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  #11  
Old 08-02-2018, 09:49 PM
Curtis2010 Curtis2010 is offline
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Quote:
Originally Posted by isurus79 View Post
That's pretty cool! Does it get inundated with water?
In general there is a dry season and a rainy season here. Not inundated in rainy season, but some amount of rain, often heavy, in rainy season every day (mostly afternoon/evening).

However, the number of micro climates here are amazing. Seems like every few kilometers the climate is a bit different. Much of the higher elevations are cloud forest like so constantly moist.

The orchid species vary in each microclimate. Example: there are many micro orchids in the high cloud forests (6,000 to 8,000'), but very few at lower (4,500') elevations.



---------- Post added at 06:49 PM ---------- Previous post was at 06:44 PM ----------

We just spent a few days camping & hiking near the Volcan Barú trailhead on the Paso Ancho side of Barú. Lots of orchids were in bloom. Found several varieties that were new to me...one really spectacular and the only one of this variety Ive ever seen here.



Several high alpine meadows were full of orchids in bloom...many groups of a white Sobrallia-like variety (looks like to me anyway).

Link to pics:

Dropbox - Baru Trail Head 20180802 - Simplify your life

Last edited by Curtis2010; 08-02-2018 at 09:56 PM..
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  #12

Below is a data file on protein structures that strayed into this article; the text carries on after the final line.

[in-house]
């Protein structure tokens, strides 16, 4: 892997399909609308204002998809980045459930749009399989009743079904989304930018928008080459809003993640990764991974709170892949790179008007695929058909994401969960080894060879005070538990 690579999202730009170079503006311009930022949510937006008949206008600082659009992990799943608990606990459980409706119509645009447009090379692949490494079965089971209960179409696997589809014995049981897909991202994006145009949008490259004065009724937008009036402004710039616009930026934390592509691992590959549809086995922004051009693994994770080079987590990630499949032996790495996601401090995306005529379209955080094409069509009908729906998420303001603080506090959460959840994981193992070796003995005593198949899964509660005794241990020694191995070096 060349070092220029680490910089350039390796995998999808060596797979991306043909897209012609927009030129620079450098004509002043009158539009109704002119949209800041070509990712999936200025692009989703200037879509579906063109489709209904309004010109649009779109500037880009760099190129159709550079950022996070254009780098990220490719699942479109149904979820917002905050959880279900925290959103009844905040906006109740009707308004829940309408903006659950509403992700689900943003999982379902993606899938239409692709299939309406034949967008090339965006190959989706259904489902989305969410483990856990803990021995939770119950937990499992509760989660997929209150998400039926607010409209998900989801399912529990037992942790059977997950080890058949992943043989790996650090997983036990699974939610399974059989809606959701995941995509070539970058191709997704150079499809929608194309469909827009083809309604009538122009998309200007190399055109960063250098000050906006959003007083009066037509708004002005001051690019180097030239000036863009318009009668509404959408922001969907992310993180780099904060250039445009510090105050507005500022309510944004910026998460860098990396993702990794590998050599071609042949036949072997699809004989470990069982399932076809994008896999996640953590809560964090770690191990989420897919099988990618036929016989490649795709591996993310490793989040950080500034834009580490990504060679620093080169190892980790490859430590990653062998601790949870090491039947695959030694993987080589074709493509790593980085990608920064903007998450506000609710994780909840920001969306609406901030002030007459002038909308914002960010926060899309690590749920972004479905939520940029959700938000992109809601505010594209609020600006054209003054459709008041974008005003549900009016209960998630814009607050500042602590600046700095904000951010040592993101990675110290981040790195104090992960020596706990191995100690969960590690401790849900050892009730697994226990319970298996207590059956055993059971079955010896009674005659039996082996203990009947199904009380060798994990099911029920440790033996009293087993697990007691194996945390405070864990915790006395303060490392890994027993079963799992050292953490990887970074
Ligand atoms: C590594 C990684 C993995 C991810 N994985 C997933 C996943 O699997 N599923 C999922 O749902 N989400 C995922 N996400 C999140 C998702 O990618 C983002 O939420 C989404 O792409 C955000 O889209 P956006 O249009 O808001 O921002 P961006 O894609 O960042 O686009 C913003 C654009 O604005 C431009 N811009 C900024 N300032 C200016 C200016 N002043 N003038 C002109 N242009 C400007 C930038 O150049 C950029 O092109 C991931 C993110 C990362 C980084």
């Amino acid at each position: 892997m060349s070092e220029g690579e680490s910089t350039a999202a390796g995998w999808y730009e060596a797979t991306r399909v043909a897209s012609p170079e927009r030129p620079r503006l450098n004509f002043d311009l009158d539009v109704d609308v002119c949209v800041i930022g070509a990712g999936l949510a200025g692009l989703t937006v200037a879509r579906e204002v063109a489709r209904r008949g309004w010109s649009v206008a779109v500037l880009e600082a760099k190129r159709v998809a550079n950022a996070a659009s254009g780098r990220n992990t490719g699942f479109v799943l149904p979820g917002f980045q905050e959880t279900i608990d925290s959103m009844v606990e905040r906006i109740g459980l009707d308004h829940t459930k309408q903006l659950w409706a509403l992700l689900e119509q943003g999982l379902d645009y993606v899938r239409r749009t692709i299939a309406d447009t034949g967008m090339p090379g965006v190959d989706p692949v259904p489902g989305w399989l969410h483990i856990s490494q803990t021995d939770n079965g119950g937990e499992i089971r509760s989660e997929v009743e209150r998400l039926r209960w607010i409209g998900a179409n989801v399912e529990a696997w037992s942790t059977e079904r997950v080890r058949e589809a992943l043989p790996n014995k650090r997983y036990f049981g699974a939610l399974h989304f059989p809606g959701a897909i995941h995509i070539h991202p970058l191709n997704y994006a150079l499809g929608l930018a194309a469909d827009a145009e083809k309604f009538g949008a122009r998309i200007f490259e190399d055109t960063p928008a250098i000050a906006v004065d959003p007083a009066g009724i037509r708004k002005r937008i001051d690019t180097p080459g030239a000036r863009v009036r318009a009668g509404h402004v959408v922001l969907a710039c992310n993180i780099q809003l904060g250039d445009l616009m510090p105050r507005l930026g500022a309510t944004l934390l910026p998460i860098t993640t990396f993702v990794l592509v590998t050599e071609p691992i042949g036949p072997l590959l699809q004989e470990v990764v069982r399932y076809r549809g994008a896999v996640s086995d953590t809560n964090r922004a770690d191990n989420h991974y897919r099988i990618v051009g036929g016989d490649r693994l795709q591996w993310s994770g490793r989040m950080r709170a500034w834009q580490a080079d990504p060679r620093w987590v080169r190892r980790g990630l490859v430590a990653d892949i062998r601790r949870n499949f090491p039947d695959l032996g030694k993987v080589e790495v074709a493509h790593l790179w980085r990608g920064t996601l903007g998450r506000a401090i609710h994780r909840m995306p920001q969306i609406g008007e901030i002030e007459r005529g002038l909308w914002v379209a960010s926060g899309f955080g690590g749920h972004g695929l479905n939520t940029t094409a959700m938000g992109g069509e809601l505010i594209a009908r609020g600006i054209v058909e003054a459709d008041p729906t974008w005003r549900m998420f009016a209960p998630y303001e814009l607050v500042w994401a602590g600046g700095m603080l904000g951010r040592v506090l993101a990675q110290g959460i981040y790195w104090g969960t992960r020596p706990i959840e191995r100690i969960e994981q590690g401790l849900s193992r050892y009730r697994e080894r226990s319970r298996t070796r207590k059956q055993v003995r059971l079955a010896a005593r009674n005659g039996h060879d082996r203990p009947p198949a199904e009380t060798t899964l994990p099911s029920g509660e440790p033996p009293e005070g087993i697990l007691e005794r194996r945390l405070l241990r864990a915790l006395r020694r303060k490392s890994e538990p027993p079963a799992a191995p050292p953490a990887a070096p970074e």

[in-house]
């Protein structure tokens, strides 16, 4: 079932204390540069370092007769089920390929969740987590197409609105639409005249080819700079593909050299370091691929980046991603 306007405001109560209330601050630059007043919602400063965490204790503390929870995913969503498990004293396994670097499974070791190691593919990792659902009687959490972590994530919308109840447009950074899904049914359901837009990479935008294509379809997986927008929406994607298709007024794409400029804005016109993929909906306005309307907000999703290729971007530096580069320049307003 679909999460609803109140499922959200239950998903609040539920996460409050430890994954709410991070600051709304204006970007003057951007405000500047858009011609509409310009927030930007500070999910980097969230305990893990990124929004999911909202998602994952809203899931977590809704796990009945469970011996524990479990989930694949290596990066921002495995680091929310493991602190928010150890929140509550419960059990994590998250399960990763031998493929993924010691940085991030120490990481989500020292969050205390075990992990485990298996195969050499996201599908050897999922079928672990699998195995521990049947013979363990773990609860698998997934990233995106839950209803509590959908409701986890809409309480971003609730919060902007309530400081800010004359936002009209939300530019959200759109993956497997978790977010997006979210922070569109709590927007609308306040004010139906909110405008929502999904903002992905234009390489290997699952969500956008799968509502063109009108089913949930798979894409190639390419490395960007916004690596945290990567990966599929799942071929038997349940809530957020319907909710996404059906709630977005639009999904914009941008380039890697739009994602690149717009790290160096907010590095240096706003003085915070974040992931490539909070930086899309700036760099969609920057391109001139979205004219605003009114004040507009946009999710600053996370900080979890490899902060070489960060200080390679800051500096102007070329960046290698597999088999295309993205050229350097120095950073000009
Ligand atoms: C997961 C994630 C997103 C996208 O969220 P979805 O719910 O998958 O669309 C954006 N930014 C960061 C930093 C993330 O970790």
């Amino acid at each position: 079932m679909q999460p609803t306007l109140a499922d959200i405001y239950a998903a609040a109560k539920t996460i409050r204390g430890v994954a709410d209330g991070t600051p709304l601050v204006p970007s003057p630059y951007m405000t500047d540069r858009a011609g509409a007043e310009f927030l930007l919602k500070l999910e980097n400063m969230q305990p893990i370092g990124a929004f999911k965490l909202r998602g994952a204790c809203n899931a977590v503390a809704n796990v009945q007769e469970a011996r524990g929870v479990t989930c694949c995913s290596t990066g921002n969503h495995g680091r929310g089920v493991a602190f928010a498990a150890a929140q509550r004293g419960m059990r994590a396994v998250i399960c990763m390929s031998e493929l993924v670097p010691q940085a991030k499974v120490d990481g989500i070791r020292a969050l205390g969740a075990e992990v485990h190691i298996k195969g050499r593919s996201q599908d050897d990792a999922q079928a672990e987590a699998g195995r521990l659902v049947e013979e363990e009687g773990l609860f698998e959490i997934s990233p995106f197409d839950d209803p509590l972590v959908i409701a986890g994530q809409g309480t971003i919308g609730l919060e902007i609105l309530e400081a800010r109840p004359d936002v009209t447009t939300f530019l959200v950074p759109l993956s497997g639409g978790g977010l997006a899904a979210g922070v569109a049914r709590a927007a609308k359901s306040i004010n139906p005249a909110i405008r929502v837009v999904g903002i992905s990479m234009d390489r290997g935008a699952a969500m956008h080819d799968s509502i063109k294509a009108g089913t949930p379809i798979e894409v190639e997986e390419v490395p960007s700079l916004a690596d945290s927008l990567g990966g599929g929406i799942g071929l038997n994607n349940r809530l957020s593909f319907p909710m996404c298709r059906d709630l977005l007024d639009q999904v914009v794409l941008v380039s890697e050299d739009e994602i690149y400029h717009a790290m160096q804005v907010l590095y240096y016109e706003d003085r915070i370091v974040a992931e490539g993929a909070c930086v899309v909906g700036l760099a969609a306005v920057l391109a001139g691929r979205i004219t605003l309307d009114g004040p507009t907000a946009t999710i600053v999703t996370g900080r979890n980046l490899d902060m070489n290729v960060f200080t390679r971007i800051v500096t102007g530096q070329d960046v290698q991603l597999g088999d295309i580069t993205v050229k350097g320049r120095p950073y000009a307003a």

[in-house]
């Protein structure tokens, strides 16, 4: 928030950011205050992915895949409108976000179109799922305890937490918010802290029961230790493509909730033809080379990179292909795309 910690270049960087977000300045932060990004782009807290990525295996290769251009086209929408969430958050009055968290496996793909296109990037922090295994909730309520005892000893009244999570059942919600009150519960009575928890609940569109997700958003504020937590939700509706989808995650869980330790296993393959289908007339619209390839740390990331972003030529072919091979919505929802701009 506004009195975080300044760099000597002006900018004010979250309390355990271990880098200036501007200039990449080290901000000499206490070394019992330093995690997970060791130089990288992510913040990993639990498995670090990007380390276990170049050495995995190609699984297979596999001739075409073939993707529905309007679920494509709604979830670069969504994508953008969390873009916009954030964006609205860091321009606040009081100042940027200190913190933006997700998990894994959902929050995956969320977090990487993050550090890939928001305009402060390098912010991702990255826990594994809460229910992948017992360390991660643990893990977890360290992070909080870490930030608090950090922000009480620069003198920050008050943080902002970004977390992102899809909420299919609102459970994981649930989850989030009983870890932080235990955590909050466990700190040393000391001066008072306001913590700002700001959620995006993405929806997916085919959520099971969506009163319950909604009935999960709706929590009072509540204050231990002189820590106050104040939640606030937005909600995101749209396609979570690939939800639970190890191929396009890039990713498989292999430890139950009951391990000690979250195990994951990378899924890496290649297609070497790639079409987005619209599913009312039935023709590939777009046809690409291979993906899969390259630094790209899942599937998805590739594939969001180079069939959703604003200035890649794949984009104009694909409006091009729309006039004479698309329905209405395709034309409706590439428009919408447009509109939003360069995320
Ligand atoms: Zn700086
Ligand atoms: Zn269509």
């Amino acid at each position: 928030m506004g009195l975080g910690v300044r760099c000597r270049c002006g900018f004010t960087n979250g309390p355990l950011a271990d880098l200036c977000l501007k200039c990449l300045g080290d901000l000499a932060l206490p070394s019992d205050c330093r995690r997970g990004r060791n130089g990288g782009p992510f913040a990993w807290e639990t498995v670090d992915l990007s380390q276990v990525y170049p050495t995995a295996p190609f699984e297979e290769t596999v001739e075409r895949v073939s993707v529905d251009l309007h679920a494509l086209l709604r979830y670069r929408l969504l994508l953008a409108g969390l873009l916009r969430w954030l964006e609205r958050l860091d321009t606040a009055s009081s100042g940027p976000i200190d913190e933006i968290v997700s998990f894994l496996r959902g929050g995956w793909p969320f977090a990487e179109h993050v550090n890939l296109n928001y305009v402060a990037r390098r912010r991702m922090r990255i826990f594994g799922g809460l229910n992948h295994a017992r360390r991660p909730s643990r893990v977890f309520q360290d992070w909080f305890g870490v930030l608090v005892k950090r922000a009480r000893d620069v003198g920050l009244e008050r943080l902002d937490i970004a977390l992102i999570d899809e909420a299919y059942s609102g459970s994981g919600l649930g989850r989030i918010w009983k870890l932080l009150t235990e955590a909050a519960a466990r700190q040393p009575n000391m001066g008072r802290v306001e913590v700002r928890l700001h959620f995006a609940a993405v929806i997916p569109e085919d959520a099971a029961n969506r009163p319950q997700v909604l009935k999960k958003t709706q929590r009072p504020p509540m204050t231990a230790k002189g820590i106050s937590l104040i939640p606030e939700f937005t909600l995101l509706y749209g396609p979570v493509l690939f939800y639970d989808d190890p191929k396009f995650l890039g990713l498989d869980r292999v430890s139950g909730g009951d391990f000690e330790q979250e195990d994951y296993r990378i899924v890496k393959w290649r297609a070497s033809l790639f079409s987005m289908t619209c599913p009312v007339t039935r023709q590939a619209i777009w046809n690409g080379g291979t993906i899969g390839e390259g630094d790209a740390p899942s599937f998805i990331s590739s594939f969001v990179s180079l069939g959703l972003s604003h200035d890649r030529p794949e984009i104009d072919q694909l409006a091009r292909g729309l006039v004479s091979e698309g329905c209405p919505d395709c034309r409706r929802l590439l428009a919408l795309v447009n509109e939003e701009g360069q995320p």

Old 08-03-2018, 10:48 AM
Curtis2010 Curtis2010 is offline
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I would like to start identifying some of these at least to genus level to get started. Below are my semi-educated guesses in sequence for those in the link above with growth habit in parens.

All were found at about 5K' at about 08°50N latitude in Panama.

Prosthechea (terrestial)
Oncidium (terrestial)
Sobralia (terrestial)
Ecyclia (lythophytic...or at least growing on top of a rock with thick moss, etc)
Oncidium -- same variety as above



What do you think?

Last edited by Curtis2010; 08-03-2018 at 10:50 AM..
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  #13  
Old 08-05-2018, 12:42 PM
King_of_orchid_growing:) King_of_orchid_growing:) is offline
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Pic #1 is a species of Oncidium relative, probably a Lemboglossum species.

Pic#2 is indeterminable because of the glare on the flowers. Although, I keep thinking it might be some sort of Govenia species.

Pics #3 and 4 are some sort of Encyclia species, perhaps the colony is Encyclia brassavolae, (aka Panarica brassavolae).

Pic #5 is an Epidendrum species of some kind.

Pic #6 is a species of Cleistes, probably Cleistes rosea.

Pic #7 is a Habenaria species that is in section Leptoceras.

Pic #8 is definitely a species of Sobralia.

Pic #9 Habenaria species in habitat probably the same species in Pic #7.

Pic #10 looks like some sort of Brassavola species.

In your Dropbox:

Pic #1 same Habenaria species in Pic #7 posted here on Orchidboard.

Pics #2 and #5 in your Dropbox are the same species of Oncidium relative as the one in Pic #1 posted here on Orchidboard, (probably some sort of Lemboglossum).

Pic #3 is a species of Sobralia.